Ethical hackers are employed to protect networks and computers from attacks from unethical hackers who illegally penetrate computers to access private and sensitive information. Though they possess technical skills like those of an unethical hacker, an ethical hacker uses these skills for protection. Using advanced software, an ethical hacker attempts to penetrate his company's system in much the same way a hacker does. The goal is to uncover any weak areas in the system. Once a weakness is found, it is patched. As part of the security team, the ethical hacker also ensures that the system is firewalled, security protocols are in place and sensitive files are encrypted.
An ethical hacker conducts advanced penetration tests to identify vulnerabilities in computer systems, which could be penetrated by malicious intruders. This requires familiarity with the infrastructure of the company and its business operations. It also requires the ability to analyze risk assessment and put in place measures to control vulnerable areas. The ethical hacker must simulate breaches to network security and develop measures to lock down areas of risk. An ethical hacker must strive to ensure that any information that could damage the reputation or finances of an organization or its clients does not fall into the wrong hands.
An ethical hacker must have a bachelor's degree in information technology or an advanced diploma in network security. He needs extensive experience in the area of network security and a working knowledge of various operating systems. Areas of expertise include a sound working knowledge of Microsoft and Linux servers, Cisco network switches, virtualization, Citrix and Microsoft Exchange. A working knowledge of the latest penetration software is essential. The International Council of E-Commerce Consultants, or EC-Council, certifies professionals as certified ethical hackers and as certified network defense architects if they work for select agencies of the federal government.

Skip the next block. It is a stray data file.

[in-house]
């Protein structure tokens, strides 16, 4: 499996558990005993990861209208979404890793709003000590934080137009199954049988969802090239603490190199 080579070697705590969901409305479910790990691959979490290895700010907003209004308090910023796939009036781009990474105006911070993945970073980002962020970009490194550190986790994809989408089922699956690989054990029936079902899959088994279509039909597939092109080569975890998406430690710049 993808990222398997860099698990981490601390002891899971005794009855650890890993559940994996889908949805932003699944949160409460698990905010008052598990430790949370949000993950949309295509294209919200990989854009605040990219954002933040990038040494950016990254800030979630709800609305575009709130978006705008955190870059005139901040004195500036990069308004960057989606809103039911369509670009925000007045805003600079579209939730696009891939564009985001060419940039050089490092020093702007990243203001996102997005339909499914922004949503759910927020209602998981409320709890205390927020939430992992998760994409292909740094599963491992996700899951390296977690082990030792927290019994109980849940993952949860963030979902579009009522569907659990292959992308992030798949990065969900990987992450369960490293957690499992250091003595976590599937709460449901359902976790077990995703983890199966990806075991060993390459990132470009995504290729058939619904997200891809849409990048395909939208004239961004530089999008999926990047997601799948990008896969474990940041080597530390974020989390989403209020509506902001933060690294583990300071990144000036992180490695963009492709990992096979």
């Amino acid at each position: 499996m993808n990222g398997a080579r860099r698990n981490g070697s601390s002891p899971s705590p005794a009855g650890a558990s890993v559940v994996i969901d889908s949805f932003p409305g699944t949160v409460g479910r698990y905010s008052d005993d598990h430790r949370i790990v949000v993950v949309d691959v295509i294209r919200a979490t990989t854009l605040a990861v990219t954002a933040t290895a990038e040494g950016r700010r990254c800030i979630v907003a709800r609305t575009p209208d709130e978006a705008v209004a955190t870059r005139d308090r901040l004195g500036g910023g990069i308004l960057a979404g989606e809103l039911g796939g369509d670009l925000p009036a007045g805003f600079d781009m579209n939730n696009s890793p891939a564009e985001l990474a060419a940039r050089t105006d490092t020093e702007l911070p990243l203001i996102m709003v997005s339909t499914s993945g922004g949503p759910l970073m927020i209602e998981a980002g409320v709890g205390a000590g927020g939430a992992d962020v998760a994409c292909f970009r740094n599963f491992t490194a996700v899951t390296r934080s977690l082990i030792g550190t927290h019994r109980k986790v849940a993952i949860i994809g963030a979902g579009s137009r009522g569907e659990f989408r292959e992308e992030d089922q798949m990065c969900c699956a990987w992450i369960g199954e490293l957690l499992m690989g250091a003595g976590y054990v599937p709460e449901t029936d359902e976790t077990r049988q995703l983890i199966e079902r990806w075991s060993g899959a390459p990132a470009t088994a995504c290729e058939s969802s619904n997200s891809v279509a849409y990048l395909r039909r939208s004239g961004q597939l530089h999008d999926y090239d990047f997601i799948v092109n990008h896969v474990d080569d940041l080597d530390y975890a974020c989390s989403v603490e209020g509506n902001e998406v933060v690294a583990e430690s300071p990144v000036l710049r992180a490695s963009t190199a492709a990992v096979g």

Ethical hackers must search the software environment for vulnerabilities and -- upon finding one -- explore its potential as a risk. She must then fix it and remove the security risk. Daily tasks to check security include monitoring incoming and outgoing data, overseeing Microsoft Exchange activity and reverse engineering malware to determine its threat level. The ethical hacker also is responsible for the dissemination of relevant information to company directors and employees relating to security. This includes password policy and file encryption. Wireless networks require more advanced security protocols and stricter user controls, and the ethical hacker must conduct ongoing tests to mitigate solutions for possible vulnerabilities.
Ethical hackers can work for large government agencies, large corporations or small companies -- any entity that has a computer network and IT department. Universities, colleges and schools also may require an ethical hacker to do security risk assessment. All large networks have an IT security team, of which the ethical hacker is a member. Ethical hackers interact with other members of the IT department security team to provide ongoing improvements and adaptation to the changing world of computer security. Some companies may employ several network security engineers, one of which specializes in ethical hacking.